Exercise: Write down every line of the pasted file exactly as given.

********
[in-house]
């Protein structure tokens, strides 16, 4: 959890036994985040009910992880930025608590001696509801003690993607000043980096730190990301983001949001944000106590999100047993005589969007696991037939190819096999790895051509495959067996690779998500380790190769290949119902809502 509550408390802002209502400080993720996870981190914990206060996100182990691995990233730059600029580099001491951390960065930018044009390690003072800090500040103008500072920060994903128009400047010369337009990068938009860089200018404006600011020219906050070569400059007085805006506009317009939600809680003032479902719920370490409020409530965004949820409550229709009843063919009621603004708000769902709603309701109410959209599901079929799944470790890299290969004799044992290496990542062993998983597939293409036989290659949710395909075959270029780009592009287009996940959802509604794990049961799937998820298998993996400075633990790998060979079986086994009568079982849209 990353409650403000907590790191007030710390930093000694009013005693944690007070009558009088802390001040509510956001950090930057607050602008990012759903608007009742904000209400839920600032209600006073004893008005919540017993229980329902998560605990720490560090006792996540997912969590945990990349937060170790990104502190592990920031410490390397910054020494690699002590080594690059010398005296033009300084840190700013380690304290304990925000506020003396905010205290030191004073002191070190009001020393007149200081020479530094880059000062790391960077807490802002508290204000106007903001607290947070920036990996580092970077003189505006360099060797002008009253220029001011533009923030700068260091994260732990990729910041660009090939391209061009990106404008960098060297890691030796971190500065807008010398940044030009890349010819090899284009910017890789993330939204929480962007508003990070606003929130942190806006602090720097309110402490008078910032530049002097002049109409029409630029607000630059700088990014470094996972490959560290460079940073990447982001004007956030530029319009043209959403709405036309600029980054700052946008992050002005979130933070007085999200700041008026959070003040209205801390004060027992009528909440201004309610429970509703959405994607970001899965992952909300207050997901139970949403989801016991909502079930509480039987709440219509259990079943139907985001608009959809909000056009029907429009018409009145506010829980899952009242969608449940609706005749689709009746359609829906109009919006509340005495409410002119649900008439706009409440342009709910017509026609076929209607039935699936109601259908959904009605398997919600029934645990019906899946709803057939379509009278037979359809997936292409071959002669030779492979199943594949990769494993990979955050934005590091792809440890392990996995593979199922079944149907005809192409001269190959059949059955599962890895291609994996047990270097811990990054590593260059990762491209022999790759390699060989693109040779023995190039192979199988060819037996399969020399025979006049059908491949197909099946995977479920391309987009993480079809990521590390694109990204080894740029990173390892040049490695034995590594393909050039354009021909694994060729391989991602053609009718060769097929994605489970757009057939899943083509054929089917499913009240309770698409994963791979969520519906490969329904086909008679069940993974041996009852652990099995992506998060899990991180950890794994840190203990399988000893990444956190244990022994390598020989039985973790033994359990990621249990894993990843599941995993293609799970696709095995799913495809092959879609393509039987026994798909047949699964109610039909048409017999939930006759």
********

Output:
[in-house]
């Protein structure tokens, strides 16, 4: 959890036994985040009910992880930025608590001696509801003690993607000043980096730190990301983001949001944000106590999100047993005589969007696991037939190819096999790895051509495959067996690779998500380790190769290949119902809502 509550408390802002209502400080993720996870981190914990206060996100182990691995990233730059600029580099001491951390960065930018044009390690003072800090500040103008500072920060994903128009400047010369337009990068938009860089200018404006600011020219906050070569400059007085805006506009317009939600809680003032479902719920370490409020409530965004949820409550229709009843063919009621603004708000769902709603309701109410959209599901079929799944470790890299290969004799044992290496990542062993998983597939293409036989290659949710395909075959270029780009592009287009996940959802509604794990049961799937998820298998993996400075633990790998060979079986086994009568079982849209 990353409650403000907590790191007030710390930093000694009013005693944690007070009558009088802390001040509510956001950090930057607050602008990012759903608007009742904000209400839920600032209600006073004893008005919540017993229980329902998560605990720490560090006792996540997912969590945990990349937060170790990104502190592990920031410490390397910054020494690699002590080594690059010398005296033009300084840190700013380690304290304990925000506020003396905010205290030191004073002191070190009001020393007149200081020479530094880059000062790391960077807490802002508290204000106007903001607290947070920036990996580092970077003189505006360099060797002008009253220029001011533009923030700068260091994260732990990729910041660009090939391209061009990106404008960098060297890691030796971190500065807008010398940044030009890349010819090899284009910017890789993330939204929480962007508003990070606003929130942190806006602090720097309110402490008078910032530049002097002049109409029409630029607000630059700088990014470094996972490959560290460079940073990447982001004007956030530029319009043209959403709405036309600029980054700052946008992050002005979130933070007085999200700041008026959070003040209205801390004060027992009528909440201004309610429970509703959405994607970001899965992952909300207050997901139970949403989801016991909502079930509480039987709440219509259990079943139907985001608009959809909000056009029907429009018409009145506010829980899952009242969608449940609706005749689709009746359609829906109009919006509340005495409410002119649900008439706009409440342009709910017509026609076929209607039935699936109601259908959904009605398997919600029934645990019906899946709803057939379509009278037979359809997936292409071959002669030779492979199943594949990769494993990979955050934005590091792809440890392990996995593979199922079944149907005809192409001269190959059949059955599962890895291609994996047990270097811990990054590593260059990762491209022999790759390699060989693109040779023995190039192979199988060819037996399969020399025979006049059908491949197909099946995977479920391309987009993480079809990521590390694109990204080894740029990173390892040049490695034995590594393909050039354009021909694994060729391989991602053609009718060769097929994605489970757009057939899943083509054929089917499913009240309770698409994963791979969520519906490969329904086909008679069940993974041996009852652990099995992506998060899990991180950890794994840190203990399988000893990444956190244990022994390598020989039985973790033994359990990621249990894993990843599941995993293609799970696709095995799913495809092959879609393509039987026994798909047949699964109610039909048409017999939930006759």